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Back in 2006 I began a series of paintings inspired by Irish mythology. I intended the paintings to explore the ancient Celtic gods and goddesses through a more modern and personal eye. What I didn't realize was that this series would set me on a personal, spiritual journey that has forever changed my relationship to painting. Over the next four blog posts I will share my journey, as it has unfolded so far, in relation to the painting of the first four pieces of the series.
The first painting in the series depicts the transformation of the goddess Boann into the river Boyne, after she had unwittingly released the waters from a sacred well. The creation of this painting came out of a difficult time for me emotionally. I didn't realize at the time that my relationship to my art was taking a more spiritual path. Like Boann as she was torn limb from limb by the raging waters she released from a sacred well, I felt parts of my inner self being stripped away. Intense feelings of sadness then rage surged through me. Many times these emotions had no context. I couldn't make sense of what they stemmed from. I did, however, have a sense that these emotions were connected to the collective unconscious. There was no particular reason I came to this understanding, it was something I just knew.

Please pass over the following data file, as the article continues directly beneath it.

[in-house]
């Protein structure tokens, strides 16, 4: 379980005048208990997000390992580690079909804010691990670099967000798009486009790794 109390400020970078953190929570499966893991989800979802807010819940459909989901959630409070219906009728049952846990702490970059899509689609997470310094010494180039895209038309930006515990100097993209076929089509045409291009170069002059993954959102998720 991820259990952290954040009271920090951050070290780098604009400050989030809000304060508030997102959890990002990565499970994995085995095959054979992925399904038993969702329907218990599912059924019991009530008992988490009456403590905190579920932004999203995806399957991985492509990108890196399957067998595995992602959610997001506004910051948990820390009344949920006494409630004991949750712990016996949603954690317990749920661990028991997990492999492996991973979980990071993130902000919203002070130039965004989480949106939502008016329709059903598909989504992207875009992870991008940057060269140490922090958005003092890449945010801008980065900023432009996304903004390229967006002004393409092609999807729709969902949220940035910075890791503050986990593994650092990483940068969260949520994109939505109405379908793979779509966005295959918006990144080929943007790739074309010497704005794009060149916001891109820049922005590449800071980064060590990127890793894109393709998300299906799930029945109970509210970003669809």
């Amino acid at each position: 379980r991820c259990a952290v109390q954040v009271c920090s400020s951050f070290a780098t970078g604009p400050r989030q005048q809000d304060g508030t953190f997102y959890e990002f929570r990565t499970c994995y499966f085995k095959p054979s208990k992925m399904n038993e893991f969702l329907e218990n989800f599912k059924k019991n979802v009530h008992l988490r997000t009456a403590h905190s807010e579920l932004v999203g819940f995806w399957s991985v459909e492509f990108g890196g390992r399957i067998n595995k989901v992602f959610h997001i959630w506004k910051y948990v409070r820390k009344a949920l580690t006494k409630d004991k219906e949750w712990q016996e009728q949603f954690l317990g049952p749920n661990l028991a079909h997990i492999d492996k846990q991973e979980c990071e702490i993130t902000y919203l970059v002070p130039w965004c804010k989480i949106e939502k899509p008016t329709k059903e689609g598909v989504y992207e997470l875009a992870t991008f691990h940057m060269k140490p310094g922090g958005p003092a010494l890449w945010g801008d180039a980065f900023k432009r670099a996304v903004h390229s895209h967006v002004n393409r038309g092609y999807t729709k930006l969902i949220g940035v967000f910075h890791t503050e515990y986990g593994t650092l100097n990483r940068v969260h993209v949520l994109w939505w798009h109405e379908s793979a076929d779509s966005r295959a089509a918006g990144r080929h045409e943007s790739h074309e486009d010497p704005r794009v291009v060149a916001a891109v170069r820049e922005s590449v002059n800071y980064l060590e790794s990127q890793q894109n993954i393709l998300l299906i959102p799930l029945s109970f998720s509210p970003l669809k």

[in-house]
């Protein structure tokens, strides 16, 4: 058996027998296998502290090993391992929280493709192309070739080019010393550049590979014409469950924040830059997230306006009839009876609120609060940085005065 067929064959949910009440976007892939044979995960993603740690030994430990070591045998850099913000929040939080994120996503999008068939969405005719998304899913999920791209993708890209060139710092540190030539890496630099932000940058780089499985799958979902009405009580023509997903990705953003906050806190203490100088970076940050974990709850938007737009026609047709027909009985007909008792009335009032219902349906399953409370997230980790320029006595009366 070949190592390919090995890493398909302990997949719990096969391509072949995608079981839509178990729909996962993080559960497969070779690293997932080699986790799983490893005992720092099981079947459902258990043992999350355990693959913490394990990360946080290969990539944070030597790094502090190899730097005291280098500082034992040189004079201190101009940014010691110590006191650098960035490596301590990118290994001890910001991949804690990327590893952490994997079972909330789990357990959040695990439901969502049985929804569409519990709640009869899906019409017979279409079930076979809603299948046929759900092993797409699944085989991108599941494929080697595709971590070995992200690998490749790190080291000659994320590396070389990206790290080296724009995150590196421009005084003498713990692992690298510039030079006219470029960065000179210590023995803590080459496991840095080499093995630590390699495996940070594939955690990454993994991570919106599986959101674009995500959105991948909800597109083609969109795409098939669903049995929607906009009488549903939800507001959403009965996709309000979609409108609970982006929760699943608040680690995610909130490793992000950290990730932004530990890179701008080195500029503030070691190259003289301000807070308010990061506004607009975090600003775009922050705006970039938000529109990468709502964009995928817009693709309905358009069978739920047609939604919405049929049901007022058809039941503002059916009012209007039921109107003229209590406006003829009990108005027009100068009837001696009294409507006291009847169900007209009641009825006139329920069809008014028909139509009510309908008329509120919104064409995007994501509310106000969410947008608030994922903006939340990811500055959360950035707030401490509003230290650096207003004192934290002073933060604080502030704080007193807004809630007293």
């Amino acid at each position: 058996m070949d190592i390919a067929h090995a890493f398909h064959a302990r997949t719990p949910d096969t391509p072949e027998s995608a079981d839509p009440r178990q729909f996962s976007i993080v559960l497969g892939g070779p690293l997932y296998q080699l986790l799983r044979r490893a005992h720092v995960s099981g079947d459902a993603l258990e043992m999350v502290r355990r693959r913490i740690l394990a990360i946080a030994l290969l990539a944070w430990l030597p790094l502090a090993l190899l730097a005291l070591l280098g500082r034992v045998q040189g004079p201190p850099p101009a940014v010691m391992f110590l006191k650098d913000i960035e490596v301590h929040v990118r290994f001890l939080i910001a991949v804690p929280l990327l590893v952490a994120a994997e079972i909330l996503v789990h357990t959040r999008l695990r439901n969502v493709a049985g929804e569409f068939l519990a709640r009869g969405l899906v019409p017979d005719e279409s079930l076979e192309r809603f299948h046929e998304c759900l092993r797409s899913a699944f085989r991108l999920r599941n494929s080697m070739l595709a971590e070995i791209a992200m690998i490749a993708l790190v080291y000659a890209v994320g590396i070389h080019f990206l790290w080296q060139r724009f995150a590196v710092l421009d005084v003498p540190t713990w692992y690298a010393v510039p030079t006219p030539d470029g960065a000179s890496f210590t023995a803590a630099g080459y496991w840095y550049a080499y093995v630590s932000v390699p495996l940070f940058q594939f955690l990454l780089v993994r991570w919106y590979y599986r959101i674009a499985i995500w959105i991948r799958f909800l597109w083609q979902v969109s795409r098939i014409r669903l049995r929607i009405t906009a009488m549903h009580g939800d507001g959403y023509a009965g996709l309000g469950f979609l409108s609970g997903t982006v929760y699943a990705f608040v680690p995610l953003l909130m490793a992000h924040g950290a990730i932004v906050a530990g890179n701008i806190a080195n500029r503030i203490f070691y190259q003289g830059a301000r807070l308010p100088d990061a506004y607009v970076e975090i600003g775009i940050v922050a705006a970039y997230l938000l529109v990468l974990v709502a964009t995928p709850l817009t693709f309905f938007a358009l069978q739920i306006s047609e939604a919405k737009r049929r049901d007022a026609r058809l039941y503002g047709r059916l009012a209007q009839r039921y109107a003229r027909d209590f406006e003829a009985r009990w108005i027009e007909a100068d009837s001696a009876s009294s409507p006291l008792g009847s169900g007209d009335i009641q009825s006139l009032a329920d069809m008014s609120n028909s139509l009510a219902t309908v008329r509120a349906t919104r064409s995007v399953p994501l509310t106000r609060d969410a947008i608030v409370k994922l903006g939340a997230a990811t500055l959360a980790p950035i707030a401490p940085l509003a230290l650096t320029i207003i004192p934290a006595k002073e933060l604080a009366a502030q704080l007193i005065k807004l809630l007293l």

In the painting Boann looks out from the canvas to the viewer, her gaze squinted. She is looking at the physical world and the spirit world at the same time. As she loses her body, she begins to merge with the spirit. I also began to understand that spirit was influencing my painting process. Once I let go, realizing that nothing was going to hold back the waves of emotion crashing upon me, I found rays of light, like those that streak down upon the Salmon of Knowledge. Here, the Salmon holds a hazel nut from one of the sacred trees that grew around the well. Boann's curiosity not only freed the waters of the well, but the five Salmon of knowledge which is obtained by the senses. The Salmon, having fed on the magical nuts of the hazel trees, possessed the wisdom of the world and inadvertently brought this wisdom to mankind.
I gained a kind of wisdom as a result of this painting. I had a deeper understanding of who I was, what I needed and a clearer sense of purpose. This kind of wisdom often can only be gained by a severe and painful stripping away of one's ego. Boann, who had gazed into the well out of rebellion for having been barred from it, paid the ultimate price, but also evolved into something greater. Sometimes, sacrifice is necessary for growth. This painting taught me that great sacrifices were ahead, but they would lead me toward a deeper knowledge of myself and the path I was embarking on.
Once I completed this painting, I felt scoured clean. I was raw and open, but it was necessary in order to approach the next painting, which was leading me down into a kind of darkness I had never encountered before.
Next, The Morrigan.